Healthy People 2020 Midcourse Review

January 11, 2017
David Huang, Health Promotion Statistics Branch Chief

David Huang, Health Promotion Statistics Branch Chief

Questions for David Huang, Health Promotion Statistics Branch Chief and Corresponding Author on “Healthy People 2020 Midcourse Review

Q: What exactly is “Healthy People 2020”?

DH: For nearly four decades, the U.S. Department of Health and Human Services (HHS) has developed and maintained national health promotion and disease prevention objectives with targets every 10 years through the Healthy People Initiative. The latest phase of the initiative, Healthy People 2020 (HP2020), is by far the largest and most far-reaching, spanning well over 1,200 measures across 42 Topic Areas and about 200 federal and non-federal data sources.


Q: How did this initiative begin?

DH: The initiative began in 1979 with the publication of the first national public health agenda in Healthy People: The Surgeon General’s Report on Health Promotion and Disease Prevention, followed in 1980 by an HHS companion piece outlining the first set of ten-year objectives with targets in Promoting Health/Preventing Disease: Objectives for the Nation. Since then, a new iteration of national health objectives has been released by HHS every ten years, so we are now in our fourth decade – a remarkable feat for a federal initiative.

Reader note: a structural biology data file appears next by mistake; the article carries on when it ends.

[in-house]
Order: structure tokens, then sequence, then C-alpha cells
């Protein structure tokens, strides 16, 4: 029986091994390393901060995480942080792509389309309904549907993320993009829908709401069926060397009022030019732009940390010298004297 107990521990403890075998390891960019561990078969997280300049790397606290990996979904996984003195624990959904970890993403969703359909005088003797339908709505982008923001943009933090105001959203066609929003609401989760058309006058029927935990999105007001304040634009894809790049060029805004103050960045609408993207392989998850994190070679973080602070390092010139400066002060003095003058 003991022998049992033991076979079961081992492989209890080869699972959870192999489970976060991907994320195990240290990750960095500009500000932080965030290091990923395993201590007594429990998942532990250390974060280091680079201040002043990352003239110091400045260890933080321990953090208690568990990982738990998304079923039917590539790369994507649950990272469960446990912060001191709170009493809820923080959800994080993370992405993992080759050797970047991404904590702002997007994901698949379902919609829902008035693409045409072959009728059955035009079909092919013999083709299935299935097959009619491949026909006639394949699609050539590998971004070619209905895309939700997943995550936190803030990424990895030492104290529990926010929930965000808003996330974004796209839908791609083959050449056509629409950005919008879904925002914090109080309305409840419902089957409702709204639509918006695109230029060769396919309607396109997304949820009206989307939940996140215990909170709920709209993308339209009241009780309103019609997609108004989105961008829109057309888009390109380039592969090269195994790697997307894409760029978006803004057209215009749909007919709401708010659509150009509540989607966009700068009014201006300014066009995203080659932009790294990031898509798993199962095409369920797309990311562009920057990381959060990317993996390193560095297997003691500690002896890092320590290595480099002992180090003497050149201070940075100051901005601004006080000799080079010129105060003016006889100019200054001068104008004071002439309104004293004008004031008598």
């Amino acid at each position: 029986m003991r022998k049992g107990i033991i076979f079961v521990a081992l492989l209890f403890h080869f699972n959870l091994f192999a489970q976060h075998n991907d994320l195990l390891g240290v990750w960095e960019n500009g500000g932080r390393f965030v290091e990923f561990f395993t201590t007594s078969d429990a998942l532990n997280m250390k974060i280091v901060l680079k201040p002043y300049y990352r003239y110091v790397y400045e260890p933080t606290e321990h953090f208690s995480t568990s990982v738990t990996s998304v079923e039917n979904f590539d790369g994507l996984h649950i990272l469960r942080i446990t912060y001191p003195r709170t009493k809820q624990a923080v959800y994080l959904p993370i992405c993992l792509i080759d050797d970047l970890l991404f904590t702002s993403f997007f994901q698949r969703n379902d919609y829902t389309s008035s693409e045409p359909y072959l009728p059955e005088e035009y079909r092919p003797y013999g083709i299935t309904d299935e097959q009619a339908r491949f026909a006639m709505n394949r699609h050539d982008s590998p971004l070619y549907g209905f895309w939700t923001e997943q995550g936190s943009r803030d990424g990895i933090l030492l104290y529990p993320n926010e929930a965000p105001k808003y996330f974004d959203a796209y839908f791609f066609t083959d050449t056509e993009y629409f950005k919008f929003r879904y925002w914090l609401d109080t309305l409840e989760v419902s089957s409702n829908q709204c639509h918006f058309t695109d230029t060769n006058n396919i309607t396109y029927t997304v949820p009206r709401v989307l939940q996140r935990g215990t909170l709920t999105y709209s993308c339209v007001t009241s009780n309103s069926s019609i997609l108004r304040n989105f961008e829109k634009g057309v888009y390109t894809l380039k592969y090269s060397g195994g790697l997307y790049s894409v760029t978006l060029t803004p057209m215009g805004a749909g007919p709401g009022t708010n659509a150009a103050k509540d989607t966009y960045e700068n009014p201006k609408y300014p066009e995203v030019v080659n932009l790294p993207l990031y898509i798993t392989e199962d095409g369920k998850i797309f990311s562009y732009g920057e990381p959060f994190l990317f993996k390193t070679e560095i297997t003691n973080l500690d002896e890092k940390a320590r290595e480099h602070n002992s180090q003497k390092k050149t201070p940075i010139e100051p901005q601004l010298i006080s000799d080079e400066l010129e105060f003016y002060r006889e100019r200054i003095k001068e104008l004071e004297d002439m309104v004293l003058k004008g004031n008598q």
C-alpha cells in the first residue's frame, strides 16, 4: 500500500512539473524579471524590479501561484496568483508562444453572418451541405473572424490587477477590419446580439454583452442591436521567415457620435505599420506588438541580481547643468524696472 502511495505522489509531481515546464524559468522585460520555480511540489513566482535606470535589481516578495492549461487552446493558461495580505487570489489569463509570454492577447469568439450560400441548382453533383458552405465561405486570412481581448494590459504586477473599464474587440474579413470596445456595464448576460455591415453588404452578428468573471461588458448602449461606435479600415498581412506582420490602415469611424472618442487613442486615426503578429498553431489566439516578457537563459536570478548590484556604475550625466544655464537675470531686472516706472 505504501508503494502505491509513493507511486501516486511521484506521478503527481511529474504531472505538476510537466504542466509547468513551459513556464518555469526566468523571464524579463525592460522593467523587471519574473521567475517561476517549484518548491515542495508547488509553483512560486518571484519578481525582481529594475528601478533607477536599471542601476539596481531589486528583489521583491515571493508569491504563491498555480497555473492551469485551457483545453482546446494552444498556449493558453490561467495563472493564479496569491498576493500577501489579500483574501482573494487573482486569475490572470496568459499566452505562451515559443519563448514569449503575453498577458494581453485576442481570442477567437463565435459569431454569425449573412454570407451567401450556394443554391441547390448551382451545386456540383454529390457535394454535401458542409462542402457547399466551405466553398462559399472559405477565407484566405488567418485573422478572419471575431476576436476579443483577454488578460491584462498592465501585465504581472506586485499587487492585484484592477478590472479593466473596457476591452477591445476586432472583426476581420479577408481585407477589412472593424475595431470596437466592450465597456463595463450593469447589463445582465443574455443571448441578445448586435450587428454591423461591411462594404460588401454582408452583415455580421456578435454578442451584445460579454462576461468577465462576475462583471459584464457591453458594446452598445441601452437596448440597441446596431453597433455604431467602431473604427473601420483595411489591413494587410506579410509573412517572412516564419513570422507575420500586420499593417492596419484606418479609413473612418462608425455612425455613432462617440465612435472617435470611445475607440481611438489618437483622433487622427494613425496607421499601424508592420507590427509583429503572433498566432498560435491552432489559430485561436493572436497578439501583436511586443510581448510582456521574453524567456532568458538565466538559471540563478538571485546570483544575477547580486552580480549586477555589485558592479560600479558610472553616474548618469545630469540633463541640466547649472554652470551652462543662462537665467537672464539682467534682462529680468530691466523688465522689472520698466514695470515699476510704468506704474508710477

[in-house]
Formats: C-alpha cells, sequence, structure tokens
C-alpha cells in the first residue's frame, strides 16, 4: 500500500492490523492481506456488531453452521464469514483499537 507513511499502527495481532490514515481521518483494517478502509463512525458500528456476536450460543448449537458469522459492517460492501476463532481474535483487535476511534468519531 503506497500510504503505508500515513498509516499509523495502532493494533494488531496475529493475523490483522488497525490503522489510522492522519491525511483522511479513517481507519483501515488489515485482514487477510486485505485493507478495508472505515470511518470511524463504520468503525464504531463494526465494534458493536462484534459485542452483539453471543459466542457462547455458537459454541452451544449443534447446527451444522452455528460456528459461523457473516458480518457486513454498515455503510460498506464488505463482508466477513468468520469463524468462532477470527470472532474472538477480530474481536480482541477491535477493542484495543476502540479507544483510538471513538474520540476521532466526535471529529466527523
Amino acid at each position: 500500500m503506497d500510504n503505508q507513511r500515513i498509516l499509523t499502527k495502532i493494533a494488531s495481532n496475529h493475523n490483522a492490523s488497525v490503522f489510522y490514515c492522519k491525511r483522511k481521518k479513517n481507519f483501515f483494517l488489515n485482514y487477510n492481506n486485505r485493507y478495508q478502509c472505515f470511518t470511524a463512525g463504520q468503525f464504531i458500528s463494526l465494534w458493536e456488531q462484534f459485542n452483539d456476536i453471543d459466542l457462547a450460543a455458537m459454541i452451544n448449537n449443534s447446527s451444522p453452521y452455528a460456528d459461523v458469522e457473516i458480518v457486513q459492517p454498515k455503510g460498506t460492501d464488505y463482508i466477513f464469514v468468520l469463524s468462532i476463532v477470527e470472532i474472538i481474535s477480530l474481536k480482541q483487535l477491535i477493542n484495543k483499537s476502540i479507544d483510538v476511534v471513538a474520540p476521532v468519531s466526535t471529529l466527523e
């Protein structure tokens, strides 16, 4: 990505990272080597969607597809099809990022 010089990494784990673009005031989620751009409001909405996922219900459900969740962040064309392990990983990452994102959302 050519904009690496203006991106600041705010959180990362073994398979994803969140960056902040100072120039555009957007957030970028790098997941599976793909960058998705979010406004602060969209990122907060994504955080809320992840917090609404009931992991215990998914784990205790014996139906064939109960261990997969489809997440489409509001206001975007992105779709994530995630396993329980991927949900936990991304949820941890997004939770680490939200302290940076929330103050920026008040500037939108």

Q: What is a Midcourse Review, and what data years are examined?

DH: The “Healthy People 2020 Midcourse Review” reports the status of the objectives at the midpoint of the decade and provides a roadmap for achieving the Healthy People 2020 objectives by 2020. The term “midcourse” is used to refer to the approximate half-way point of the decade spanning 2010 to 2020. The exact year or years of both the baseline (initial) and midcourse data vary by data source and by specific objective. For example, many objectives with the National Health Interview Survey (NHIS) as their data source have 2008 as the baseline year and 2014 as the midcourse year. Note that there may be more recent data available than those used in the report.


Q: What are the sources of data are used in the report?

DH: The data used in Healthy People 2020 come from about 200 data sources, sponsored by numerous entities including the federal government and private and global agencies and organizations. In each case, the sponsoring agency or organization collected data using its own methods and procedures. Therefore, data in this report vary with respect to source, method of collection, definitions, and reference period.


Q: How is the country doing at this mid-point?

DH: The country has met or exceeded more than a quarter (27.3%) of its ten-year targets for 828 trackable HP2020 objectives, which compares quite favorably to the three previous Healthy People Midcourse Reviews. One-quarter (23.9%) of its targets were improving; one-third (34.4%) had demonstrated little or no detectable change; and about fourteen percent (14.4%) were getting worse.

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